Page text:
Coaches Roundtable: Hook Grip Your Way to Stronger Lifts

The hook grip has been around for years in weight training. While the exact creator and originator of this grip is still unknown, there are records of athletes using hook grips in the 1940’s. To perform a hook grip, grab a barbell with both palms facing down in a double overhand style. You’ll then wrap your pointer and middle around the thumb creating the “hook.” This grip style generally doesn’t limit mobility and allows for optimal mechanical advantage — and hold on the barbell.

It’s important to understand that grip strength is often a limiting factor in strength training. A limiting factor is a variable that can cause other variables to fail. For example, in a deadlift, if your back is strong enough to lift the weight, but your grip is weak, there are two typical outcomes. One, you’re going to fail or miss the lift. Two, you’re putting yourself at an increased risk of injury. The hook grip is an essential tool every lifter should have in their repertoire, no matter the lifting style. To help provide you with valuable insight and knowledge I created a roundtable of coaches and asked them for tips and normal cues they use when teaching the hook grip. 

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Photo courtesy of @lisahaefnerphoto 

Our Panel of Coaches

Andre Crews: Certified Personal Trainer and CrossFit Level 1 Trainer at CrossFit Union Square

Adam Kant: Certified Personal Trainer, USAW Sports Performance Coach, and owner of Intrepid Gym in Hoboken, New Jersey

Nick Novak: USAW Sports Performance Coach, CrossFit Level 1 Trainer at CrossFit Solace and Willy B CrossFit

1. When you teach the hook grip, how do you coach someone through the uncomfortable feeling that usually follows? What are a few cues or goals you ask them to work towards?

Kant: With any exercise, no one should be doing something that hurts their body. I always suggest people work with lighter loads when using hook grip and switch to a regular grip when it gets uncomfortable. Over time you’ll quickly work up to heavier loads. Another trick is smaller rep schemes, let adrenaline be your friend. Push past the pain, the reward is always worth it.

Novak: When I teach the hook grip I tell athletes who are experiencing pain or discomfort that yes, the first time you do it, it hurts. The second time it hurts a little less. By the third time it doesn’t hurt at all. I encourage athletes to hook grip everything they can to help themselves acclimate; steering wheels, subway hand rails, toothbrushes, deadlifts, everything. Eventually it will become second nature.

Crews: I try to put things into perspective of a workout when coaching members or clients. If you’re doing a metcon with 15 hang power cleans, 15 pull-ups, and 15 kettlebell swings for 5 rounds, wouldn’t you want to save your grip as much as possible? Hook gripping saves your forearms from getting completely blown up while barbell cycling!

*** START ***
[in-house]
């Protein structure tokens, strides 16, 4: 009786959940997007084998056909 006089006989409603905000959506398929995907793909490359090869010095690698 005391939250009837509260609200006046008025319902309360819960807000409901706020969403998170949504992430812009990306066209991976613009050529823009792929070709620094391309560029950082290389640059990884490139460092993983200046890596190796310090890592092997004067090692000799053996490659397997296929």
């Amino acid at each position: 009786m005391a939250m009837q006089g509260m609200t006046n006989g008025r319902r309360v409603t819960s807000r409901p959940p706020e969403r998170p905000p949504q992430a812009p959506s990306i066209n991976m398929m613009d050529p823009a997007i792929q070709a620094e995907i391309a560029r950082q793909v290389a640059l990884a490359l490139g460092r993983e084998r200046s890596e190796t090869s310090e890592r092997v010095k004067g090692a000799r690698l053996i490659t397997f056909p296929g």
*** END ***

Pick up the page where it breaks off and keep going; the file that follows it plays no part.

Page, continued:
A video posted by Jake Boly (@jake_boly) on

2. How long have you noticed that it usually takes somone to get used to hook gripping?

Kant: If someone uses hook grip regularly, it should take 2-4 weeks for your thumbs to adjust. Tape is also your friend, tape around the joints in your thumb, leaving the tip exposed if possible to build up your threshold. A little discoloring may happen in your thumb, its completely normal.

Crews: About a month if they consistently practice (3-5x per week).

Novak: It usually takes a new weightlifter 3 weeks to adapt to the hook grip, more or less depending on how often you do it. Hook grip every lift, every rep, every day, less. Hook grip snatches 1x per week, more.

3. Do you have any tips or tricks to ease the pain of hook gripping?

Kant: Tape is a great way to alleviate pain. Just work into hook gripping, once you are use to it, there will be n0 pain, so just like fitness, patience is key. Also, don’t bite your finger nails, short nails will rip away from the thumb, which is super painful.

Novak: To ease the pain of hook gripping focus only on the middle finger and thumb and don’t squeeze the bar so tight. Firm, but not like white knuckle firm. Like you’re holding a dog or a child that wants to scamper all over the place. Use the middle finger to pull the thumb closer to the palm, instead of squeezing. Not only will this lessen the pressure on your thumb but it will usually give you a sharper turnover and stronger catch, much like using straps. Win/win. Using a flexible tape (such as jaybird and mais 4500 and 4600 lightweight stretch athletic tape) around the entire thumb from joint to nail helps with the pain. Sturdier tape like GOAT can be used but can impair the ability of the thumb to bend. Cutting it into two thinner strips or making a gap for the knuckle can help.

A video posted by Coach Novak (@coach_novak) on

4. Do you have any tips for coaching hook grip to athletes with smaller hands who may find it off putting due to the pain or their hand size?

Novak: Women especially, once I acknowledge that it is uncomfortable and that the discomfort will ease with time and familiarity, they get it. Pretending that it isn’t initially uncomfortable or painful doesn’t work well in my experience. I have not as of yet had a woman who physically could not hook grip a bar and I have had some small palmed and short fingered ladies. Commit to it and give it time.

About the author

Jake Boly

Jake holds a Bachelor's in Exercise Science and is finishing his Master’s in Sports Science this December. He is a Certified Strength and Conditioning Specialist (CSCS) and a USA Weightlifting Level 1 Sports Performance Coach (USAW L1). Currently Jake personal trains remotely through his business Concrete Athletics and at Intrepid Gym in Hoboken. Throughout his career, Jake has worked with general clients, multiple types of athletes and has a lot of experience working with youth-level trainees.